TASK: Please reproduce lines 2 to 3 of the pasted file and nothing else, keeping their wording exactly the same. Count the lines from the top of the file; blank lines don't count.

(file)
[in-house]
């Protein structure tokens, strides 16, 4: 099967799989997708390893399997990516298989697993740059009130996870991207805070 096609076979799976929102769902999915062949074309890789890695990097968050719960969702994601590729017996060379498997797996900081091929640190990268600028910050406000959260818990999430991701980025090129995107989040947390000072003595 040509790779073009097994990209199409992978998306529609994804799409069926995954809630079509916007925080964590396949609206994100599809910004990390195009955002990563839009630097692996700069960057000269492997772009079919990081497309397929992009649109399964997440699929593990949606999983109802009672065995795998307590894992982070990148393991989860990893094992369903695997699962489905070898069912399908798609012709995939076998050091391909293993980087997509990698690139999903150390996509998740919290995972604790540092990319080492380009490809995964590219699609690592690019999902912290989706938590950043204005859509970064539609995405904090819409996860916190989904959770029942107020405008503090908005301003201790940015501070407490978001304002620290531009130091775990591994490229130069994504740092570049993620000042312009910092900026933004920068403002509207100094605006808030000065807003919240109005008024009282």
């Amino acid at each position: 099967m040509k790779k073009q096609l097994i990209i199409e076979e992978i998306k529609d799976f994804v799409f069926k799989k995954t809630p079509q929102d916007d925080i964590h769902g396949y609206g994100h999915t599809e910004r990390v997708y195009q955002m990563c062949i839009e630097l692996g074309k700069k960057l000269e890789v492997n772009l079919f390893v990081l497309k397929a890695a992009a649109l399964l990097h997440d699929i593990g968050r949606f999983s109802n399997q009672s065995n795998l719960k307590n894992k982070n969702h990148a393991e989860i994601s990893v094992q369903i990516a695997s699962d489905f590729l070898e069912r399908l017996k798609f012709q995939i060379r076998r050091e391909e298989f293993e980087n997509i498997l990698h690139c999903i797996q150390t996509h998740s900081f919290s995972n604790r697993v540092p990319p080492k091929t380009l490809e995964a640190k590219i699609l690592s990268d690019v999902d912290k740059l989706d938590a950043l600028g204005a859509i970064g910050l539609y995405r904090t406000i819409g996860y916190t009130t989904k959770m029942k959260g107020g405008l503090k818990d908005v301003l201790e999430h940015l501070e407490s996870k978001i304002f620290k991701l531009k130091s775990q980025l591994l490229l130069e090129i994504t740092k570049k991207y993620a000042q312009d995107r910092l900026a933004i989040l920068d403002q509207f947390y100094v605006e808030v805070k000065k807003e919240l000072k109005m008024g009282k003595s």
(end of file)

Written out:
């Protein structure tokens, strides 16, 4: 099967799989997708390893399997990516298989697993740059009130996870991207805070 096609076979799976929102769902999915062949074309890789890695990097968050719960969702994601590729017996060379498997797996900081091929640190990268600028910050406000959260818990999430991701980025090129995107989040947390000072003595 040509790779073009097994990209199409992978998306529609994804799409069926995954809630079509916007925080964590396949609206994100599809910004990390195009955002990563839009630097692996700069960057000269492997772009079919990081497309397929992009649109399964997440699929593990949606999983109802009672065995795998307590894992982070990148393991989860990893094992369903695997699962489905070898069912399908798609012709995939076998050091391909293993980087997509990698690139999903150390996509998740919290995972604790540092990319080492380009490809995964590219699609690592690019999902912290989706938590950043204005859509970064539609995405904090819409996860916190989904959770029942107020405008503090908005301003201790940015501070407490978001304002620290531009130091775990591994490229130069994504740092570049993620000042312009910092900026933004920068403002509207100094605006808030000065807003919240109005008024009282």
């Amino acid at each position: 099967m040509k790779k073009q096609l097994i990209i199409e076979e992978i998306k529609d799976f994804v799409f069926k799989k995954t809630p079509q929102d916007d925080i964590h769902g396949y609206g994100h999915t599809e910004r990390v997708y195009q955002m990563c062949i839009e630097l692996g074309k700069k960057l000269e890789v492997n772009l079919f390893v990081l497309k397929a890695a992009a649109l399964l990097h997440d699929i593990g968050r949606f999983s109802n399997q009672s065995n795998l719960k307590n894992k982070n969702h990148a393991e989860i994601s990893v094992q369903i990516a695997s699962d489905f590729l070898e069912r399908l017996k798609f012709q995939i060379r076998r050091e391909e298989f293993e980087n997509i498997l990698h690139c999903i797996q150390t996509h998740s900081f919290s995972n604790r697993v540092p990319p080492k091929t380009l490809e995964a640190k590219i699609l690592s990268d690019v999902d912290k740059l989706d938590a950043l600028g204005a859509i970064g910050l539609y995405r904090t406000i819409g996860y916190t009130t989904k959770m029942k959260g107020g405008l503090k818990d908005v301003l201790e999430h940015l501070e407490s996870k978001i304002f620290k991701l531009k130091s775990q980025l591994l490229l130069e090129i994504t740092k570049k991207y993620a000042q312009d995107r910092l900026a933004i989040l920068d403002q509207f947390y100094v605006e808030v805070k000065k807003e919240l000072k109005m008024g009282k003595s």